Lawyer’s Survival Guide: Coping With Burnout

Here's how to recognize and prevent lawyer burnout.

Posted Jan 21, 2020

What do you envision when you think of lawyer burnout

Do you think of a frazzled, cranky and exhausted person who spends too much time at the office? A depressed person who no longer feels a sense of purpose from their work? Attorney burnout can look like all of these things and more. 

The good news is, burnout doesn’t have to last forever. There are solutions that can help get you back on track and feel better about yourself and your work.

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How to overcome burnout in the legal field:
Source: Pixabay no permission required

How to overcome burnout in the legal field

Take an inventory of your time 

Try to be as objective as you can and consider the number of hours you spend at the office, with friends and family and by yourself doing things you enjoy. 

Are you spending too many hours at work? Sometimes lawyers end up completely wedded to their careers at the expense of every other aspect of life and this takes a toll. 

Notice where your time is spent and make a promise to yourself to set more rigid boundaries around work hours so that you can have some time to recoup. 

Find other sources of identity 

Our culture trains us to respond to personal questions about our lives with an answer about our careers. When someone asks about you, is your first response “I’m an attorney”? Explore other areas of yourself in terms of identity

Yes, you are a lawyer. What else are you? Are you a parent? An artist? A cyclist? Do you enjoy cooking, dancing, reading? 

Incorporate these other interests into your life more consistently so that your sole identity isn’t related to your profession. 

Take a vacation 

While this may seem overly simplistic, sometimes the most common-sense solutions seem impossible during a period of burnout. Lawyers with burnout symptoms may feel as if there is no time for a vacation; it may seem as if there is too much to do and that there are too many people relying on you. 

Schedule vacations well in advance and set them regularly if possible to avoid getting into a procrastination mode in which you never get around to taking time off.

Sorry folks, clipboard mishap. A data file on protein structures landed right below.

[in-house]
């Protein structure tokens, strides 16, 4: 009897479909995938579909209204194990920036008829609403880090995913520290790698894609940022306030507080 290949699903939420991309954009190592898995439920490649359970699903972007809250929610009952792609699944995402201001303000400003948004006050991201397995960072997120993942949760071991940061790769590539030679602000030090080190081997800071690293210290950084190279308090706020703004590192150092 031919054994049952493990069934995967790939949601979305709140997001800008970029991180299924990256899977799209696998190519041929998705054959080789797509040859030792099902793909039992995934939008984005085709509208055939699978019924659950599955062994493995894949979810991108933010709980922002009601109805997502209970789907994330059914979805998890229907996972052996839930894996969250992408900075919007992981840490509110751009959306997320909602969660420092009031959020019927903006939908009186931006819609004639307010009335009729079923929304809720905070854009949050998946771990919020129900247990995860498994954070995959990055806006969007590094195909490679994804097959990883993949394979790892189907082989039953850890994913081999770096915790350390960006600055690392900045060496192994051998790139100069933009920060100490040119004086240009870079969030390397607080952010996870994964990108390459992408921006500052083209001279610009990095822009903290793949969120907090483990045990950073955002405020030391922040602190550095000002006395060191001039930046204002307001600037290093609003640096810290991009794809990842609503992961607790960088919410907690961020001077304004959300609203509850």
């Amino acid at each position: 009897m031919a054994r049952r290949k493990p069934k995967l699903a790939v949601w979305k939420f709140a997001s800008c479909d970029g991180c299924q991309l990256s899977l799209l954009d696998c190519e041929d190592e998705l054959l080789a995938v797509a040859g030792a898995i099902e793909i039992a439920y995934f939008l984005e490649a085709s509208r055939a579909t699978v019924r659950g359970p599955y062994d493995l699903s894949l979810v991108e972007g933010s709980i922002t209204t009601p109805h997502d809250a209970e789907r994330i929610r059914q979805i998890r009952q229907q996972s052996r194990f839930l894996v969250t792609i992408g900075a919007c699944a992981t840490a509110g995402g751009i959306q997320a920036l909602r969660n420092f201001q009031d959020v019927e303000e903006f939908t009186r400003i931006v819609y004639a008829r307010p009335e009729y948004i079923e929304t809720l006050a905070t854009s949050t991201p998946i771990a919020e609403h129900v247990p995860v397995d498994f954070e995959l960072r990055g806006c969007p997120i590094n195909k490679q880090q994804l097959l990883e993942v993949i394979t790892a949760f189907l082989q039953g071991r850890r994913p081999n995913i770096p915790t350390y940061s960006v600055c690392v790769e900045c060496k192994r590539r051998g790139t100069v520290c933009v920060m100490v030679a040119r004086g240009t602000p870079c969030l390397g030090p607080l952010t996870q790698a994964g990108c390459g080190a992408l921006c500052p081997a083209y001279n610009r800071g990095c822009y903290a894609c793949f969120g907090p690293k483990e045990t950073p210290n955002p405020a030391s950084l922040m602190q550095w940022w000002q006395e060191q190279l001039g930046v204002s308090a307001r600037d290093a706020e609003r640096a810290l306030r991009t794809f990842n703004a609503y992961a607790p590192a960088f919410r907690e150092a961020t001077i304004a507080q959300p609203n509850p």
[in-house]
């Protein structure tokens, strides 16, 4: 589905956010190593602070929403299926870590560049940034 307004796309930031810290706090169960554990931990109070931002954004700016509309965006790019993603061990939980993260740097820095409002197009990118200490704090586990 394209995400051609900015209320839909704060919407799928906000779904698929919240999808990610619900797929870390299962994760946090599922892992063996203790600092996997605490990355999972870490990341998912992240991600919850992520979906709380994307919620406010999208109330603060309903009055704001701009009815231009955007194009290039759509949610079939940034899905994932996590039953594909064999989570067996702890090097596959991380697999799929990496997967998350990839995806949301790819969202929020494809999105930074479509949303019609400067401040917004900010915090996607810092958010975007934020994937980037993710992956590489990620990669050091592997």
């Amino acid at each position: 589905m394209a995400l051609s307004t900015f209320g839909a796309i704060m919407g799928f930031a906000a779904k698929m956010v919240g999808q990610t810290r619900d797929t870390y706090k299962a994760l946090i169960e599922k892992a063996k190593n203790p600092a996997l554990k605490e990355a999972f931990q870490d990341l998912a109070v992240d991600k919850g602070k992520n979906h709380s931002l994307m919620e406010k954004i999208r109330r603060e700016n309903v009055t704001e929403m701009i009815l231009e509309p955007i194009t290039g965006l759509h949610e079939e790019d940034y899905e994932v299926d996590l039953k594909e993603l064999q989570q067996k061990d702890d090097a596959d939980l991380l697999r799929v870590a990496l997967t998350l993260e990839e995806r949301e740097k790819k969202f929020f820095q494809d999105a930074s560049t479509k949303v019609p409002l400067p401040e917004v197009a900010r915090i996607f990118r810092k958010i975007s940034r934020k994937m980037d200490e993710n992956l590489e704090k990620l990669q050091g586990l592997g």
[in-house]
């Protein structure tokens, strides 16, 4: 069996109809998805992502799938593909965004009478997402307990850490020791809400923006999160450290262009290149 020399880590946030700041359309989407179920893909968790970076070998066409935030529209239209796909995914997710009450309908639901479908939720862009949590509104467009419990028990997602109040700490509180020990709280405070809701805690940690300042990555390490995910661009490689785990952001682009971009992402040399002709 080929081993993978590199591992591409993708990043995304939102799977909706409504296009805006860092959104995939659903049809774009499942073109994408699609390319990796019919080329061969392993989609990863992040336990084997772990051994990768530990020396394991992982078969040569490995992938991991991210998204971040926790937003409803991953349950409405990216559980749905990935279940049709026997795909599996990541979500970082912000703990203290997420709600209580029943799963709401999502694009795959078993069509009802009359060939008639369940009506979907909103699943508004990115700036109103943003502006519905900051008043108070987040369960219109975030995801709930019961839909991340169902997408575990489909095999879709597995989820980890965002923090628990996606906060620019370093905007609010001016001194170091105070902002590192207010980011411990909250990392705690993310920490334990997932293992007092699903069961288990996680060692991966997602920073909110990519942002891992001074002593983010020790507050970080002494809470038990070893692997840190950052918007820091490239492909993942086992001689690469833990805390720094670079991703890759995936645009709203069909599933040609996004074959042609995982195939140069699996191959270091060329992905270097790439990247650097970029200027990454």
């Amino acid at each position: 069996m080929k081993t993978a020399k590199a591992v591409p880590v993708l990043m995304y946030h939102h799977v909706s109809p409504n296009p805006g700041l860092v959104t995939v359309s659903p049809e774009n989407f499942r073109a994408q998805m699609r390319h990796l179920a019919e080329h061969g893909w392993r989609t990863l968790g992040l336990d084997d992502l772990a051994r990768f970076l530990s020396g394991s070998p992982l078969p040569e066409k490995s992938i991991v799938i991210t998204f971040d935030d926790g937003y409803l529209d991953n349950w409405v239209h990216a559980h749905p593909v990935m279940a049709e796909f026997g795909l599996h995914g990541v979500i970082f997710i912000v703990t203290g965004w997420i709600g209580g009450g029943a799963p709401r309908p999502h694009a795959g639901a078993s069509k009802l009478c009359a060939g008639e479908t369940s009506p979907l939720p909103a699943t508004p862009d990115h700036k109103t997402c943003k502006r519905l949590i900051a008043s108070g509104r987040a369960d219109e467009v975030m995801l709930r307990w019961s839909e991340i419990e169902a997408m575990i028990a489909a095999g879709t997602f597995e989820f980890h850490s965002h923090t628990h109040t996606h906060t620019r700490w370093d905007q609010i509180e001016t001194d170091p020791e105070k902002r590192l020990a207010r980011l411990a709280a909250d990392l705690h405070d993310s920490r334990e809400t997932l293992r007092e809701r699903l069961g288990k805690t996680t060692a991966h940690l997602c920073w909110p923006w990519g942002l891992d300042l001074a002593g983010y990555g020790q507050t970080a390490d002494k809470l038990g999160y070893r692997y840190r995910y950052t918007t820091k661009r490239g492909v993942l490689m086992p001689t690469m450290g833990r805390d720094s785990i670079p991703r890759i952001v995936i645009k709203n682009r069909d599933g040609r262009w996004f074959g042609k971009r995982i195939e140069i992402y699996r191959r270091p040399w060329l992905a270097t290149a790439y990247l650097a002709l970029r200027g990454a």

Make an agreement with yourself that you will disconnect from work during scheduled vacations and let clients know that you will be unavailable during that time.

Meditation and relaxation techniques 

Learn some relaxation techniques and use them several times per day. Deep breathing techniques, imagery and meditation are all simple ways to reconnect with yourself in the moment and reduce stress

Mindfulness techniques that use your five senses can be very beneficial as you work on stress reduction.

Professional life/work coaching 

Talking to a career or life coach can be a helpful way to reset priorities and examine the areas of your work that you enjoy as well as the parts that are negatively impacting you. 

If it feels as though the burnout symptoms go a bit deeper and may encompass other areas of your life, consider talking to a therapist. 

Life coaches and therapists are trained professionals who can sit with you objectively and explore your needs and interests. 

Health check 

Schedule a visit with your doctor. If you are experiencing burnout symptoms, your health may also be impacted. Consider making your health as much of a priority as your career. After all, there are thousands of lawyers but only one you. 

It is important to identify and treat burnout symptoms before they worsen and begin to take over your life. More than other professions, lawyers are at risk for substance use disorders due to high stress and depressive symptoms.

One in five attorneys self-reports a history of alcohol abuse or other substances. These factors make it even more important to take care of your burnout symptoms and to restore balance and peace in your life.